Defendant's second and last charge of error is directed to the action of the trial court in quashing a portion of a subpoena duces tecum. This subpoena was directed to one of plaintiff's doctors and commanded him to bring into court records which were described in "Exhibit A" attached to the subpoena. "Exhibit A" contained four paragraphs describing the files, records, reports, and accounts to be produced in court by the witness. The first, which the court allowed to stand, described the file of the plaintiff, Gertrude Hammack, and included records, notes, including financial accounts, pertaining to the examination and treatment of this patient and any memoranda or notes concerning discussions with her attorney. Because of the nature of the objection to the remainder of the paragraphs and our treatment of the court's action in quashing them, they are set out verbatim:
"2. Your complete file, including but not limited to all records, reports, written notes, perscriptions (sic) and other written memoranda pertaining to the examination and treatment of all patients who have been represented by attorney James F. Koester or attorneys associated with him for the calendar years 1966, 1967 and 1968.
"3. Your complete records of all fees or other sums of money received by you from or on behalf of patients represented by attorney James F. Koester or attorneys associated with him or (sic) the calendar years 1966, 1967 and 1968. Include all records of all fees received by you for testifying in court in cases in which you were testifying on behalf of a patient or other person represented by attorney James F. Koester or attorneys associated with him.
"4. All financial books and records of account showing payments received for testifying in court for or in behalf of any person for the calendar years 1966, 1967 and 1968."
The subpoena duces tecum to which "Exhibit A" was attached was issued by the circuit clerk on April 15, 1969, the day on which the trial before the jury commenced. It was served that day, and required the witness, with the papers described therein, to be in court on that day. When the witness appeared later that day and the attorney for plaintiff learned of the service of the subpoena on the witness, he moved that it be quashed. The court, after examination of the requirements for documentary production contained in the subpoena, quashed all of paragraphs 2 and 4 and all of paragraph 3 except the second sentence which was allowed to remain other than the words "or other person" and the phrase "or attorneys associated with him." In denying the motion to quash as to that part of the second sentence which the court let stand, the trial judge remarked that it might take some time for the witness to comply, depending on how his records were kept. The doctor was then called, sworn, and, out of the hearing of the jury, testified that he kept records of charges alphabetically under patients' names; that if he made any charge for testifying in court, it went on the patient's record; that he saw about 200 patients per week and worked about 40 weeks out of each year. Stating that to require the information as to fees received for testifying for plaintiff's attorney on patients over a three-year period would be burdensome, untimely, and delay the trial for several days if the information could be obtained at all, the trial judge thereupon quashed the remainder of paragraph 3.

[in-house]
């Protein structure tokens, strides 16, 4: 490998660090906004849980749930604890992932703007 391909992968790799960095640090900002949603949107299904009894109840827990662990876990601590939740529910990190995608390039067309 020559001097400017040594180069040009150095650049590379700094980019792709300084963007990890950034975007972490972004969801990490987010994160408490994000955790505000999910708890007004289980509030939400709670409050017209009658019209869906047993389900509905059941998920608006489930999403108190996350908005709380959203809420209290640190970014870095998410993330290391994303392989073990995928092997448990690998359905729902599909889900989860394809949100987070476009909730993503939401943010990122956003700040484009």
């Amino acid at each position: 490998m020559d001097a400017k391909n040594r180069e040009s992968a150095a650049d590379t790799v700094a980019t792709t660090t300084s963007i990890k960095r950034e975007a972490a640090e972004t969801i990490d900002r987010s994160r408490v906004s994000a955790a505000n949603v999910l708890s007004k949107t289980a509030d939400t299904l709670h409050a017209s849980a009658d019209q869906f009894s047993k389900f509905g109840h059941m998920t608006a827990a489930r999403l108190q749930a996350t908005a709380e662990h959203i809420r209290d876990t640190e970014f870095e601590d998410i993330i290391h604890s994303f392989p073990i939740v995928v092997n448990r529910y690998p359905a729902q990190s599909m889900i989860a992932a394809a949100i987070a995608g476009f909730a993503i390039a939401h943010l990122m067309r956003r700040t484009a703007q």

Defendant contends the trial court erred in quashing paragraphs 2, 3 and 4, because the motion to quash was filed by the attorney for plaintiff, whereas the grounds for quashing the subpoena under Sec. 491.100 RSMo 1969, V.A.M.S., is one personal to the witness which must ordinarily be raised by him, citing State ex rel. R. W. Filkey, Inc. v. Scott, Mo.App., 407 S.W.2d 79. Our only answer to this is that the doctor in his own testimony at the hearing protested the enforcement of these paragraphs of the subpoena duces tecum by relating how burdensome it would be to go over numerous files of patients over a three-year period to obtain the information which he was required to bring into court only a few hours before. Under the circumstances here present, the court properly quashed paragraphs 2, 3 and 4.
Defendant further asserts that the ruling of the court on the subpoena duces tecum is in conflict with the ruling in State ex rel. McNutt v. Keet, Mo. en banc, 432 S.W.2d 597, 601, to this effect:
"We therefore hold that once the matter of plaintiff's physical condition is in issue under the pleadings, plaintiff will be considered to have waived the privilege under § 491.060(5) so far as information from doctors or medical and hospital records bearing on that issue is concerned."
This ruling is directed toward waiving the privilege as to the issues concerning plaintiff's physical condition. It does not waive the privilege with respect to the doctor opening his files on all patients who may have been represented by the attorney for plaintiff. These other patients do not have their physical condition in issue under the pleadings in the case at bar. They may not even have a case filed in court. Further, if the doctor would be required to produce the files of these patients under the broad language of paragraph 2 of the subpoena, they would be placed in the unreasonable position of having their personal files opened for inspection without being in a position to claim or waive their privilege against such incursion of their medical records.
Judgment for plaintiff is affirmed.
The foregoing opinion by WEIER, C., is adopted as the opinion of this Court. Accordingly, judgment is affirmed.
BRADY, P. J., and WOLFE, J., concur.